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OPINION
July 18, 2013 | By The Times editorial board
Not everything that's gone wrong at Los Angeles' school of the arts is the fault of the L.A. Unified School District. Just most of it. Four years ago, in the midst of the recession, with the staff and curriculum still not in place, the district foolishly decided it would nonetheless open the school that fall. To make matters worse, then-school board President Monica Garcia wielded her considerable power to subvert the intended goal of making this a premier regional arts school, and instead turned the $232-million Cortines School of Visual and Performing Arts into a neighborhood-oriented school with 70% of the seats reserved for students who live nearby.
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CALIFORNIA | LOCAL
October 10, 2013 | By Ari Bloomekatz
Beginning Friday, thousands of rainbow "ally" badges will be passed out to Los Angeles Unified teachers and staff members that they can wear to identify themselves as allies of  gay, lesbian, bisexual and transgender students. The "Out for Safe Schools" initiative coincides with National Coming Out Day on Friday and was announced Thursday by leaders of the L.A. Gay & Lesbian Center and the school district. "We want all our youth and staff to know that it is safe to be you in LAUSD," Supt.
SPORTS
October 3, 2009 | Eric Sondheimer
The Los Angeles Unified School District athletics office distributed an e-mail today to its coaches, instructing them to counsel their athletes about hazing and warning that they could be held responsible for "negative consequences." There have been two hazing incidents involving City Section football teams this season. On Aug. 27, four Granada Hills varsity players allegedly "manhandled and roughed up" a teammate in the locker room, according to Brian Bauer, the school's executive director.
OPINION
October 27, 2009
Re "A shot at swine flu," Editorial, Oct. 20 I take exception with your recent editorial that characterizes the Los Angeles Unified School District as not following through on this round of H1N1 vaccinations. Nothing could be further from the truth. The LAUSD has consistently worked with health officials to ensure a timely response to pandemic flu and to mitigate the spread of disease on our campuses. The LAUSD has enacted forward-thinking policies and procedures, including the current timely distribution of the small amount of H1N1 vaccine that has been made available to the district.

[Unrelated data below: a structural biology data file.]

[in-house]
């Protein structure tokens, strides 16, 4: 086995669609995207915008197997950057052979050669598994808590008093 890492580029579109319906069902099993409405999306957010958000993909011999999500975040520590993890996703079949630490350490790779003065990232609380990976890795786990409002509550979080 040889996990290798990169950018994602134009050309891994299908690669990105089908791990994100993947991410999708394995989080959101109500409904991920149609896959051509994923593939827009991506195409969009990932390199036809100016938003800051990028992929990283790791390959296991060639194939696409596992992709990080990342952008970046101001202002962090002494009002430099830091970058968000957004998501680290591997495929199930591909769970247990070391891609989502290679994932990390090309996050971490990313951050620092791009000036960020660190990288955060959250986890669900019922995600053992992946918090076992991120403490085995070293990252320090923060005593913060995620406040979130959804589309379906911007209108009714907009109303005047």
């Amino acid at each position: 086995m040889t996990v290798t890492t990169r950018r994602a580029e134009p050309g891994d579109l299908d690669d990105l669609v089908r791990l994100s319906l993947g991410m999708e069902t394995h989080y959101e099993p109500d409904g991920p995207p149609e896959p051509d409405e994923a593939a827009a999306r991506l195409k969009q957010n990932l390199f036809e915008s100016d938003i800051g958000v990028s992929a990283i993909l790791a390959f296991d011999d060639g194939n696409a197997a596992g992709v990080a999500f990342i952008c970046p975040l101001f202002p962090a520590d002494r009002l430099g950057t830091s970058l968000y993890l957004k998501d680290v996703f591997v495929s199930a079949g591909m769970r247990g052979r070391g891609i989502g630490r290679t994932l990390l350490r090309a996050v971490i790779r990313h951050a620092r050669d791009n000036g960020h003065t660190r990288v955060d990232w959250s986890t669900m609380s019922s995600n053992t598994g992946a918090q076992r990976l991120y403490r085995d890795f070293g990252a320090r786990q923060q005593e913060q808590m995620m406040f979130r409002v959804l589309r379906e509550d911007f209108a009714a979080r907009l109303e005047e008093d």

CALIFORNIA | LOCAL
February 9, 2013 | By Rick Rojas, Los Angeles Times
They won nationals. Then they won it again, setting record scores. And on Friday, the winning streak in the Los Angeles Unified School District's Academic Decathlon continued for Granada Hills Charter High School. The school beat out dozens of Los Angeles campuses in the district-wide competition, it was announced Friday evening at an awards ceremony. In the 10-subject battle of wits, the competitors - from 58 L.A. Unified schools - faced such subjects as math and science, literature, music and art, as well as gave speeches and were interviewed by judges.
SPORTS
January 17, 2014 | By Eric Sondheimer
 The Los Angeles Unified School District has instructed its schools to cancel outdoor athletic events scheduled for Friday because of air-quality concerns with the fire in Glendora, according to district athletics spokesman Trent Cornelius. Eric.sondheimer@latimes.com  
CALIFORNIA | LOCAL
May 21, 1994
Of the 33,378 teachers represented in "Teachers' Absenteeism Troubles L.A. District" (May 9), 20,839, or 62.4%, missed seven to nine days, or less. That's less than one day per month. And 5,364 missed no days. Zero! I've been a public schoolteacher since 1969 (in LAUSD since 1973). This year, I've been absent three days. I love my work, but I've seen everything in the classroom change. Students and teachers are now subjected to the most extraordinary distractions imaginable. An occasional "mental health" day can serve everyone.
CALIFORNIA | LOCAL
February 23, 1997
As a co-leader of the L.A. breakup movement, I have watched closely the waste of time and resources by LAUSD, obviously at the direction of its board, to thwart the democratic will of the voters and their legislators. District lawyers and representatives have been regularly attending meetings in Sacramento, attempting to needlessly complicate the proposed procedures for even bringing forth the simplest of reorganization proposals. They have further added the requirement that any new district must comply with not only the long list of guarantees required by Sen. Tom Hayden's legislation but any other agreements that they should make in the interim.
OPINION
December 12, 1999
As a teacher in the Los Angeles Unified School District, I wish to protest Michael Ramirez's Dec. 5 cartoon. Ramirez chose to depict all students who attend LAUSD as "doomed," able only to work in a fast-food restaurant, while those who can afford private school are a "success," drive a Mercedes, smoke big cigars and have the "doomed" folks as their waiters and servants. I looked around my fourth-grade classroom today, to see who was "doomed." Nobody seemed to be. All I saw was bright, capable students.
OPINION
February 11, 2003
I was floored when I read about L.A. Unified School District board President Caprice Young's proposal to break up the LAUSD (Feb. 7). I believe that she is absolutely correct. As a parent of a freshman and a senior at John Marshall High Magnet School, I have found there is a complete disconnect between the LAUSD administration, middle management and the community of students and parents that it serves. Not at the school sites, but downtown. It takes years to make small improvements at school sites, and it is always due to LAUSD bureaucracy.
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